But that convention isn't adopted everywhere and in programming ecosystems that accommodate flat namespaces like "bebop," names accrue brand value as they become popular or just because they're short and memorable. That has the potential to incentivize abuse like name squatting and to encourage developers to take steps to capture, control, and perhaps speculate on "great names."

"I think it is a hard problem to solve," said Sampson. "Should a package name be lost forever simply because someone registered it over a decade ago and never actually used it? What happens if the owner of a popular package dies and they never assigned other primary contributors, is a fork now forced by the community? There is a lot of nuance involved here. People much smarter than me will figure out a system that works – that is the beauty of open source." ®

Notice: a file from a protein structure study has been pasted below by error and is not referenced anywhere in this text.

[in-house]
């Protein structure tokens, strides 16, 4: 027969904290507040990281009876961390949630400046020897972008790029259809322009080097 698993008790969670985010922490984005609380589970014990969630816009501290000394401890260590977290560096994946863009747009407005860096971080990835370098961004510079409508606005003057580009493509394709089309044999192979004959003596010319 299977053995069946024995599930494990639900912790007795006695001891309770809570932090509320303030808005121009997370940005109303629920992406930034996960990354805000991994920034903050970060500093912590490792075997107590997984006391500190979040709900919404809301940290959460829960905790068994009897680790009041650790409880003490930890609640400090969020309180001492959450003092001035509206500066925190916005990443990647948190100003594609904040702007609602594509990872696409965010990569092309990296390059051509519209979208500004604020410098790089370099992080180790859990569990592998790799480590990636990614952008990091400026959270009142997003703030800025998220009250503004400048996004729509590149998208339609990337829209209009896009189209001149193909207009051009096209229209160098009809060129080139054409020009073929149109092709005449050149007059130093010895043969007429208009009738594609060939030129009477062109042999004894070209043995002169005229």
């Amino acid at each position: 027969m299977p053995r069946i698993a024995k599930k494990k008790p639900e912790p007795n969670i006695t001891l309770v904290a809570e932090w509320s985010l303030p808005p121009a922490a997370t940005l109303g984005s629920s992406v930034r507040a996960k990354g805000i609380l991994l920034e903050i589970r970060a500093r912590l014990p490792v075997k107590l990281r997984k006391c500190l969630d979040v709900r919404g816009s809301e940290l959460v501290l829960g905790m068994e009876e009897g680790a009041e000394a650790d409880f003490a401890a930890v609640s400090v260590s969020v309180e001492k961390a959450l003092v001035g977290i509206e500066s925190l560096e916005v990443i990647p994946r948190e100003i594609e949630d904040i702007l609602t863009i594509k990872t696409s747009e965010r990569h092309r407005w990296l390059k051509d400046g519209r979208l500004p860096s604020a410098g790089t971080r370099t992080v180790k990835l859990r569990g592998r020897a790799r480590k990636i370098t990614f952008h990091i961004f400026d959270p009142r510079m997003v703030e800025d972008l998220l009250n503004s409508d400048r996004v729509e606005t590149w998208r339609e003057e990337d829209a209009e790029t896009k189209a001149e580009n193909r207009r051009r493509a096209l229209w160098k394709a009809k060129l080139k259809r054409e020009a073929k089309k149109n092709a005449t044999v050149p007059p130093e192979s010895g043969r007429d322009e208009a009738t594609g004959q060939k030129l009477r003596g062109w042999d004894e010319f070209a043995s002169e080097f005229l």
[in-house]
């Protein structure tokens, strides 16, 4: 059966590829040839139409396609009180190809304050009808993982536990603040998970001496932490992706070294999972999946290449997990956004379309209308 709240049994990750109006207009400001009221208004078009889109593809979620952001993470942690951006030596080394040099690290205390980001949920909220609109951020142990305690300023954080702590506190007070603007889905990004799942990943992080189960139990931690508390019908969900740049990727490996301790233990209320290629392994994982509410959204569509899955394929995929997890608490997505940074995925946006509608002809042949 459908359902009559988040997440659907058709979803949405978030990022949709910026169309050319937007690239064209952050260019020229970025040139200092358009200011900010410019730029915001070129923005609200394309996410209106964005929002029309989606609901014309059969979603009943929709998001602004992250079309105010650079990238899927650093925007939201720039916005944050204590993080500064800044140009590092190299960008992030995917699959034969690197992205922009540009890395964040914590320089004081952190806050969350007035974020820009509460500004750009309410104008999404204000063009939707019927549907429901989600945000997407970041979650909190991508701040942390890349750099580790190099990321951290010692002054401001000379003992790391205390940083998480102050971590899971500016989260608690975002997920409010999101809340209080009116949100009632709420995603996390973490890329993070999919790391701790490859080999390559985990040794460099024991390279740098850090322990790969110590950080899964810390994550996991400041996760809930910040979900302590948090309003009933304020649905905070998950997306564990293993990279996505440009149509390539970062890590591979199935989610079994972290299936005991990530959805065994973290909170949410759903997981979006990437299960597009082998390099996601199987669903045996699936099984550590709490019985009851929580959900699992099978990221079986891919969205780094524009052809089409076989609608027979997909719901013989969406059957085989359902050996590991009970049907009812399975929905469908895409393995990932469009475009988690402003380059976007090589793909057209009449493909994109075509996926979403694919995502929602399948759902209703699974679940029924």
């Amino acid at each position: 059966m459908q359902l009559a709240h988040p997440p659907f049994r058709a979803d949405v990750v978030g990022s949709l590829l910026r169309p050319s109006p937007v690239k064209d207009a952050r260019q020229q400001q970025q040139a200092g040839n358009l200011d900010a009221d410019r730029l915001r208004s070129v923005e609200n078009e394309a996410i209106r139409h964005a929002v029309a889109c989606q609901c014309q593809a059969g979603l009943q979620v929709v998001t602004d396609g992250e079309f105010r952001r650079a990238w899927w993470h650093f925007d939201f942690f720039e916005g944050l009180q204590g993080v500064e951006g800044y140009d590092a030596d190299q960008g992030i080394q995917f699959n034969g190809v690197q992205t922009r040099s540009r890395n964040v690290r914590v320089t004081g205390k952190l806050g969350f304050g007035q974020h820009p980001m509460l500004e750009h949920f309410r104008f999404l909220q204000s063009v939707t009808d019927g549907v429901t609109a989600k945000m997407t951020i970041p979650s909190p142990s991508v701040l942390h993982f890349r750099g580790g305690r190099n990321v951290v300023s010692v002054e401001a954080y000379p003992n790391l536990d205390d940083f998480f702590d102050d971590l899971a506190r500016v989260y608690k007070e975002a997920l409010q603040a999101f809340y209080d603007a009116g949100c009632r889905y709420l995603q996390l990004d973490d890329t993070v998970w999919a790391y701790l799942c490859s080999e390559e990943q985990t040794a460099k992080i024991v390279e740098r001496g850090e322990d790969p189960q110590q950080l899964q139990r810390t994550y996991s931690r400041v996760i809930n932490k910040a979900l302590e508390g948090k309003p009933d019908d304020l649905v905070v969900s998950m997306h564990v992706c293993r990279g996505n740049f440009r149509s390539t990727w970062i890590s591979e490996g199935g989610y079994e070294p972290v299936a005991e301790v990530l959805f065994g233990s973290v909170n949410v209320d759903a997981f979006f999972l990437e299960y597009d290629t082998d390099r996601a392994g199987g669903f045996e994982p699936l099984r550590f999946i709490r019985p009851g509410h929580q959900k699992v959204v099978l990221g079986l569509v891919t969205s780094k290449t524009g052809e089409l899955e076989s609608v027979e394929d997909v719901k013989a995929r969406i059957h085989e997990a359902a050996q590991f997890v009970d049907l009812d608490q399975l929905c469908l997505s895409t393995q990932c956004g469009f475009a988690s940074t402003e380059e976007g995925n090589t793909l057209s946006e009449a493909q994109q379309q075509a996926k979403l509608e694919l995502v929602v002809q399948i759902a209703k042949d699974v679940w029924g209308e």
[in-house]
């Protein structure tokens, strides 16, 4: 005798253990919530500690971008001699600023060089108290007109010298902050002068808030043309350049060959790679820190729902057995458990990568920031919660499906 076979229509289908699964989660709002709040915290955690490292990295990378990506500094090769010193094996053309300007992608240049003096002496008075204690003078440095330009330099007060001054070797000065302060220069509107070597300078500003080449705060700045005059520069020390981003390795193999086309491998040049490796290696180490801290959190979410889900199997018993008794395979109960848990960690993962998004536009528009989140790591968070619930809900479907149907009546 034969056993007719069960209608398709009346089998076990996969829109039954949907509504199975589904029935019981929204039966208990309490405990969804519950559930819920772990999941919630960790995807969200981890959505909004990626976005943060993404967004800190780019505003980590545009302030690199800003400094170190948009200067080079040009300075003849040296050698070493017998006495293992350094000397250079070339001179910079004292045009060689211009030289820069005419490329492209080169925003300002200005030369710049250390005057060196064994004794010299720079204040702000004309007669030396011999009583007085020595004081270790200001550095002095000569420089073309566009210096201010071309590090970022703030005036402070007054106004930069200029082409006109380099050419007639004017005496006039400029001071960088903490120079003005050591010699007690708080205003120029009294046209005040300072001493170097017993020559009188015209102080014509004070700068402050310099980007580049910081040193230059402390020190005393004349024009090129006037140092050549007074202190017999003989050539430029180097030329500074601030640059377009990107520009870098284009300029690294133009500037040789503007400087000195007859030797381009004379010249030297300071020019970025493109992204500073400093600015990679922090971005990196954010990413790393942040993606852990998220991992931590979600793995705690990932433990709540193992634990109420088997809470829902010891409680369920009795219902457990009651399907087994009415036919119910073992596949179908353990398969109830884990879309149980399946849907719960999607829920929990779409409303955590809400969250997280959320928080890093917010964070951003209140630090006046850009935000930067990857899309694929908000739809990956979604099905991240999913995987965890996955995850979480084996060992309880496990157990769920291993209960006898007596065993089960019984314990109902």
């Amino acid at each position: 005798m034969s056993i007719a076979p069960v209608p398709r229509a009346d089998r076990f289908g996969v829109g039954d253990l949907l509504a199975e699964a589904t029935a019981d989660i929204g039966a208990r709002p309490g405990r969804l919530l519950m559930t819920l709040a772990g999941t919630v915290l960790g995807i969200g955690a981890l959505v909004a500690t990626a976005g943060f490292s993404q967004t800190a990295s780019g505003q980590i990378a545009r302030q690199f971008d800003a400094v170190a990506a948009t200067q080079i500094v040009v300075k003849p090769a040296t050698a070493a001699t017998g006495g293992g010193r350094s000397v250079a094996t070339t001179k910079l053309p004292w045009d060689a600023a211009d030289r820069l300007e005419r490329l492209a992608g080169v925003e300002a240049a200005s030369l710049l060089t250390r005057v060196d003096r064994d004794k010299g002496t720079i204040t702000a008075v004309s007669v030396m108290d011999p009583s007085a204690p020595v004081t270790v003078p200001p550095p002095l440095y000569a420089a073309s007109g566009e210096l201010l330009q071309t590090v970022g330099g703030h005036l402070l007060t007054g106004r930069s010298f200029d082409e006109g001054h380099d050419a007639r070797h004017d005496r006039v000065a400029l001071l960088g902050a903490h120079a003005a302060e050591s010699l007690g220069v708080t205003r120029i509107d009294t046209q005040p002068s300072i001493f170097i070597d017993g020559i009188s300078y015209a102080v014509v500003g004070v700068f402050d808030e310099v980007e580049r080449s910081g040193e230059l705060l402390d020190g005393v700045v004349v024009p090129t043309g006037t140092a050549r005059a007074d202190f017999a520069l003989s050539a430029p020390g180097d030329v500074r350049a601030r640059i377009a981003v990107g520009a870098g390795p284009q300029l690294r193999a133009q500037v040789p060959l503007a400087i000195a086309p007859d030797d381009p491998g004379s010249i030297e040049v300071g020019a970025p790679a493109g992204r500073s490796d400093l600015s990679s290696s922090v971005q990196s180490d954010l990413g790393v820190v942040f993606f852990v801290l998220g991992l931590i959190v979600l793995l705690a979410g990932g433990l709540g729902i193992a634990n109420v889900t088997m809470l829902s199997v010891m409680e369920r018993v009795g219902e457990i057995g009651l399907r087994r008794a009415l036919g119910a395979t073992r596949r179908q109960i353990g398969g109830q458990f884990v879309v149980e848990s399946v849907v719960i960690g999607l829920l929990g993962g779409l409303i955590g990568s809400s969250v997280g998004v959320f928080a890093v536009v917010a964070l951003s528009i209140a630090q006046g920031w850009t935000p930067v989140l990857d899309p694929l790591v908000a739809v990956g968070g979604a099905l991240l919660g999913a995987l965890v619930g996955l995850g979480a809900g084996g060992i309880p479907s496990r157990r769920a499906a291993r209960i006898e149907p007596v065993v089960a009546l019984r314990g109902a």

Similar topics


Other stories you might like

  • Prisons transcribe private phone calls with inmates using speech-to-text AI

    Plus: A drug designed by machine learning algorithms to treat liver disease reaches human clinical trials and more

    In brief Prisons around the US are installing AI speech-to-text models to automatically transcribe conversations with inmates during their phone calls.

    A series of contracts and emails from eight different states revealed how Verus, an AI application developed by LEO Technologies and based on a speech-to-text system offered by Amazon, was used to eavesdrop on prisoners’ phone calls.